Smilax regelii is a perennial, trailing vine with prickly stems that is native to Central America. Common names include sarsaparilla (/ˌsæspəˈrɪlə/ or /ˌsɑːspəˈrɪlə/), Honduran sarsaparilla, and Jamaican sarsaparilla. It is known in Spanish as zarzaparrilla, which is derived from the words zarza meaning "bramble" (from Arabic sharas "thorny plant" or Basque sartzia "bramble"), and parrilla, meaning "little grape vine".
Smilax regelii was considered by Native Americans to have medicinal properties, and was a popular European treatment for syphilis when it was introduced from the New World. From 1820 to 1910, it was registered in the U.S. Pharmacopoeia as a treatment for syphilis. Modern users claim it is effective for eczema, psoriasis, arthritis, herpes, and leprosy, along with a variety of other complaints. There is no peer-reviewed research available for these claims. There is, however, peer-reviewed research suggesting that S. regelii extracts have in vitroantioxidant properties, like many other herbs.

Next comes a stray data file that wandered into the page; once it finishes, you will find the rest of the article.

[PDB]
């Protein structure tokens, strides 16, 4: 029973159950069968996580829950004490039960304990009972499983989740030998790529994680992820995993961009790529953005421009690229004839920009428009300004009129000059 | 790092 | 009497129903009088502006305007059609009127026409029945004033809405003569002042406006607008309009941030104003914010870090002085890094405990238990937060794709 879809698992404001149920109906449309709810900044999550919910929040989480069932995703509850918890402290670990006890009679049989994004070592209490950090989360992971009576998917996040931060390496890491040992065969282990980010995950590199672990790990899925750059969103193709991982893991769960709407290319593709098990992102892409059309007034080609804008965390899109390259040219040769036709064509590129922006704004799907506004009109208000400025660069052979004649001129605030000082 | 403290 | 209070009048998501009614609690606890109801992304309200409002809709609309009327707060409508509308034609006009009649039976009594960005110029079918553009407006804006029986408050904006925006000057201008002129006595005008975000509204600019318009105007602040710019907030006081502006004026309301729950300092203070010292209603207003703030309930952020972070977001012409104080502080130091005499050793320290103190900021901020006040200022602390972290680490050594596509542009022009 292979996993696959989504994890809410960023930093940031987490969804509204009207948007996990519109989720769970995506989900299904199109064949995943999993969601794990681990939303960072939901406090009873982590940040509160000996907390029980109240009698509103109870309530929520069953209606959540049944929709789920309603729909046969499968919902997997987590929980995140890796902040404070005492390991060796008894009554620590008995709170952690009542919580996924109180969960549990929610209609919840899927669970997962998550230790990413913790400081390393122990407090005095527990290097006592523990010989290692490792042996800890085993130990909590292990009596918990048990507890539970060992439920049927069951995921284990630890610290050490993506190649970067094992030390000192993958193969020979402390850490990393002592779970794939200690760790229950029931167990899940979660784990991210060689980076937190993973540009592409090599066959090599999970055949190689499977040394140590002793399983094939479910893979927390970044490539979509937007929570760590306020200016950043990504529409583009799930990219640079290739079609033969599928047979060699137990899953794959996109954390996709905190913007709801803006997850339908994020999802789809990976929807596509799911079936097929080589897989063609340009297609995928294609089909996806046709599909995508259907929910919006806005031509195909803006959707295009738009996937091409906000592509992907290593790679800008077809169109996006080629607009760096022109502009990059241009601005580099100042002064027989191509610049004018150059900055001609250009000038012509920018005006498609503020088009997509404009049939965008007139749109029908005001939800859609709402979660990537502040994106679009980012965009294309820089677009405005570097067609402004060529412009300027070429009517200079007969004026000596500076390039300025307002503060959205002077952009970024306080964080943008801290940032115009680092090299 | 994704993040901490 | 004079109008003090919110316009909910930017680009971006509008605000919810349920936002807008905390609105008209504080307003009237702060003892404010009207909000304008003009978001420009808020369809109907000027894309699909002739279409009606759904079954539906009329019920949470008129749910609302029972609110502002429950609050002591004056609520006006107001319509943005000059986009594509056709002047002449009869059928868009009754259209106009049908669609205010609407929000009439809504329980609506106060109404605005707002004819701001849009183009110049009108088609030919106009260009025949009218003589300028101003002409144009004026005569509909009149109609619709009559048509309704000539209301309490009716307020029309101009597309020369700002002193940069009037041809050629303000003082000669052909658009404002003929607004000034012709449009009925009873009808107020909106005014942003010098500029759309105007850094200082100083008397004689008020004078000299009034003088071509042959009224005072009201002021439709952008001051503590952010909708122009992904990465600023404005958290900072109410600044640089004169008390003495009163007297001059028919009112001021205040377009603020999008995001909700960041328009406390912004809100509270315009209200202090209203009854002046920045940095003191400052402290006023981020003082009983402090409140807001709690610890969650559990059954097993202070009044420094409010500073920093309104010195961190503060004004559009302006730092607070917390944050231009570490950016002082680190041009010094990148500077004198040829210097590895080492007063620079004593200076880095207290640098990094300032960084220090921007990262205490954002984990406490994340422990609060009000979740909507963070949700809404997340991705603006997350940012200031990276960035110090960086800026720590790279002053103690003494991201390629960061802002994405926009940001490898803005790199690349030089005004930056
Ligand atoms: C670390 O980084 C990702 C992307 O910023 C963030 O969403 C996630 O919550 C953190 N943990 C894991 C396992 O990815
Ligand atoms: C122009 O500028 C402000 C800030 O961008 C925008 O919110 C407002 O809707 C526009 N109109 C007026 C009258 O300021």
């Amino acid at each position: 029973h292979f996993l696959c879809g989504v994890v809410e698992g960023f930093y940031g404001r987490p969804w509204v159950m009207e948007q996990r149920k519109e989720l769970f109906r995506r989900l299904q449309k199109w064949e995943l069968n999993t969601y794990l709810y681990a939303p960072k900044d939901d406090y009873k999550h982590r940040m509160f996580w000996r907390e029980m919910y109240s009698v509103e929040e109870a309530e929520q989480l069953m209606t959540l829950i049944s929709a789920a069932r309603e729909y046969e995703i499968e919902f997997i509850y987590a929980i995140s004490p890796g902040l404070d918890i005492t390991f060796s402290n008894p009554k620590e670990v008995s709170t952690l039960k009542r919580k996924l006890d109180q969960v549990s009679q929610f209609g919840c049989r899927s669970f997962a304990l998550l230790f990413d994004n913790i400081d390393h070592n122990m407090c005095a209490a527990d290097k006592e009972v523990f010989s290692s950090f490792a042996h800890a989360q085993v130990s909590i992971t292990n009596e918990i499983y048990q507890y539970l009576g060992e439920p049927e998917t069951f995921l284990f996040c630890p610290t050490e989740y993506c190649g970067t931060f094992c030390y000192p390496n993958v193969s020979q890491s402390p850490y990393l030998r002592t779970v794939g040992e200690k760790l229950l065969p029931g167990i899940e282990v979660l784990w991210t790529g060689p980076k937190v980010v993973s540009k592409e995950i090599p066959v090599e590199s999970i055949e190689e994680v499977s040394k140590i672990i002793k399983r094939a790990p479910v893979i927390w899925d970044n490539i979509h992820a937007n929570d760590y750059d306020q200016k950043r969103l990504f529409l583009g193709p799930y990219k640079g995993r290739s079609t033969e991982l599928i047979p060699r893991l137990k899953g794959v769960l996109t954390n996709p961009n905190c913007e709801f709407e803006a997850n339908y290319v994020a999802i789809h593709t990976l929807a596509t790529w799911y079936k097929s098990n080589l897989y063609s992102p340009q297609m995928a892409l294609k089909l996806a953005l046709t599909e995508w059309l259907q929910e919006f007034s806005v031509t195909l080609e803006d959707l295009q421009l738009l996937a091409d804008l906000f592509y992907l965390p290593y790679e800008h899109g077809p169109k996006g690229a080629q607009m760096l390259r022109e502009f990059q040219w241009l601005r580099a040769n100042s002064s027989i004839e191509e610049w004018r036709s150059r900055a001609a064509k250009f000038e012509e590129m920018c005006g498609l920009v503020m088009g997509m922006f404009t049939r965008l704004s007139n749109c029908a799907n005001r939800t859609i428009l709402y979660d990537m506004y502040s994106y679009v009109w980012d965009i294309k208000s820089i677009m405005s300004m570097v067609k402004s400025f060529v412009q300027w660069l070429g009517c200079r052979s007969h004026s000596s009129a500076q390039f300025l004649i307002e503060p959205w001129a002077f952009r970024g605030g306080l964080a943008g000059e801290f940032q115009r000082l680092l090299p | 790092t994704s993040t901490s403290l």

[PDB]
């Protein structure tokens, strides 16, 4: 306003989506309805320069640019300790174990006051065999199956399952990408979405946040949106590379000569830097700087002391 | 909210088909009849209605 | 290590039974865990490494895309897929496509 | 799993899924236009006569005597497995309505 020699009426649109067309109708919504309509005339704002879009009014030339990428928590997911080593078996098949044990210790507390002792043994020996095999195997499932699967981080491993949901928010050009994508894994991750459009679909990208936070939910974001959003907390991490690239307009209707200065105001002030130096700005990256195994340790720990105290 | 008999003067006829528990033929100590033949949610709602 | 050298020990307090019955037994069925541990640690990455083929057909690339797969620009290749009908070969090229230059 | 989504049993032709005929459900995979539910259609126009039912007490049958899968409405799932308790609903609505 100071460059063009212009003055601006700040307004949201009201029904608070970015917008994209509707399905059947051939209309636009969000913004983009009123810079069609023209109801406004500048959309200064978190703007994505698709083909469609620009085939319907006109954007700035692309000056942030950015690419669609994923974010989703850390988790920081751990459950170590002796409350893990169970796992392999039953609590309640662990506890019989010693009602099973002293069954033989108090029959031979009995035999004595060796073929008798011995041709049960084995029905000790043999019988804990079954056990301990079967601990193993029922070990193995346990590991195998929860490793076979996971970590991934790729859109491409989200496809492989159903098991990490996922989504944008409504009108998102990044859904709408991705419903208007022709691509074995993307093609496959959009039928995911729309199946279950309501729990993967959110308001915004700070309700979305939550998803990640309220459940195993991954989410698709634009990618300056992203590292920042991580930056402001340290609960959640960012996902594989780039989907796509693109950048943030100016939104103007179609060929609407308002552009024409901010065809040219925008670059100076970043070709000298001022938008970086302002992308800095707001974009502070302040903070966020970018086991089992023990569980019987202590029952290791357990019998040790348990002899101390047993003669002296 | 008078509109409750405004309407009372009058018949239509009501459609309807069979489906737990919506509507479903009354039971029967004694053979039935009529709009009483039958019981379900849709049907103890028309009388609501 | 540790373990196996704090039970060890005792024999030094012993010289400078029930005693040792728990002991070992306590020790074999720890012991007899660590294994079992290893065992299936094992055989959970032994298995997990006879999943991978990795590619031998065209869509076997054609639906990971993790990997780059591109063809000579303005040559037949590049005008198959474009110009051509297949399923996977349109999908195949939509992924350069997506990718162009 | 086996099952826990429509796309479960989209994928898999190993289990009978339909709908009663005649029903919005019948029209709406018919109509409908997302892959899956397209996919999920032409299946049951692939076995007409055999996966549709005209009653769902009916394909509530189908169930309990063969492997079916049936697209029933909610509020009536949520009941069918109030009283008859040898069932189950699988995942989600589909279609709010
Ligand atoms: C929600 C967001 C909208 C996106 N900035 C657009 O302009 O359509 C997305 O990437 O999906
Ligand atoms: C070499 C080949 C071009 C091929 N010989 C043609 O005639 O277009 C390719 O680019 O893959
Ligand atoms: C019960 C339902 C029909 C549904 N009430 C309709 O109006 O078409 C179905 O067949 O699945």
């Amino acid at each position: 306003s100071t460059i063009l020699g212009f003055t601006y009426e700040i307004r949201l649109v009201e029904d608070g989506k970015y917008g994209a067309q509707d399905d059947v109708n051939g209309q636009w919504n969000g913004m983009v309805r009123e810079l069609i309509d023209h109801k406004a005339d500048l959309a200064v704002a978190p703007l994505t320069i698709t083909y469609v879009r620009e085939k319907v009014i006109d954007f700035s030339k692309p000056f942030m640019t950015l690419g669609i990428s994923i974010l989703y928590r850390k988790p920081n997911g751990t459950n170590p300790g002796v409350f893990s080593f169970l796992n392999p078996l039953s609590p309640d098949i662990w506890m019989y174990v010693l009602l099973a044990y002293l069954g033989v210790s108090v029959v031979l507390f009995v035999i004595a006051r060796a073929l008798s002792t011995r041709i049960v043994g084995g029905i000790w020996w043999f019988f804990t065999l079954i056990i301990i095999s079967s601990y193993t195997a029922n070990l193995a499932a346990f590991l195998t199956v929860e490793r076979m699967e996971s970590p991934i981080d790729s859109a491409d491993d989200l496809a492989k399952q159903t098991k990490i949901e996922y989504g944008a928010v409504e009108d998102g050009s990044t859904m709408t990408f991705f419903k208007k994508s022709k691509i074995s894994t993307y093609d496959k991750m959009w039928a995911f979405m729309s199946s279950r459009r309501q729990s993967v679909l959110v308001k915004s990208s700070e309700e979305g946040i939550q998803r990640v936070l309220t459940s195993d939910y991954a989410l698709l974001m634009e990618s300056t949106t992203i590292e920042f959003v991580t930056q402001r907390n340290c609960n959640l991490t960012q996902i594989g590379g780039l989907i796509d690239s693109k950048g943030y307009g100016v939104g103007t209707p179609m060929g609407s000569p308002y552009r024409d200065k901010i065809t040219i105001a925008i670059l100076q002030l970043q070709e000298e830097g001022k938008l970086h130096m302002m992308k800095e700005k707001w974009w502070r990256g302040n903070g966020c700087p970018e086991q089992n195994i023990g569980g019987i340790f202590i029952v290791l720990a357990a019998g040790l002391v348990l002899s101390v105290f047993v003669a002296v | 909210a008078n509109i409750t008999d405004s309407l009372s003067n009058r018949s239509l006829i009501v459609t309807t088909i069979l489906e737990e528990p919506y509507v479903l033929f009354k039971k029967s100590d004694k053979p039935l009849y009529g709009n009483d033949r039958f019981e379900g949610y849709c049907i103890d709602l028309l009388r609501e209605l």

Smilax regelii is used as the basis for a soft drink, frequently called Sarsaparilla. It is also a primary ingredient in old fashioned-style root beer, in conjunction with sassafras, which was more widely available prior to studies of its potential health risks.
^Cox, Sean D.; Jayasinghe, K. Chamila; Markham, Julie L. (2005). "Antioxidant activity in Australian native sarsaparilla (Smilax glyciphylla)". Journal of Ethnopharmacology101 (1–3): 162–8. doi:10.1016/j.jep.2005.04.005. PMID15885944.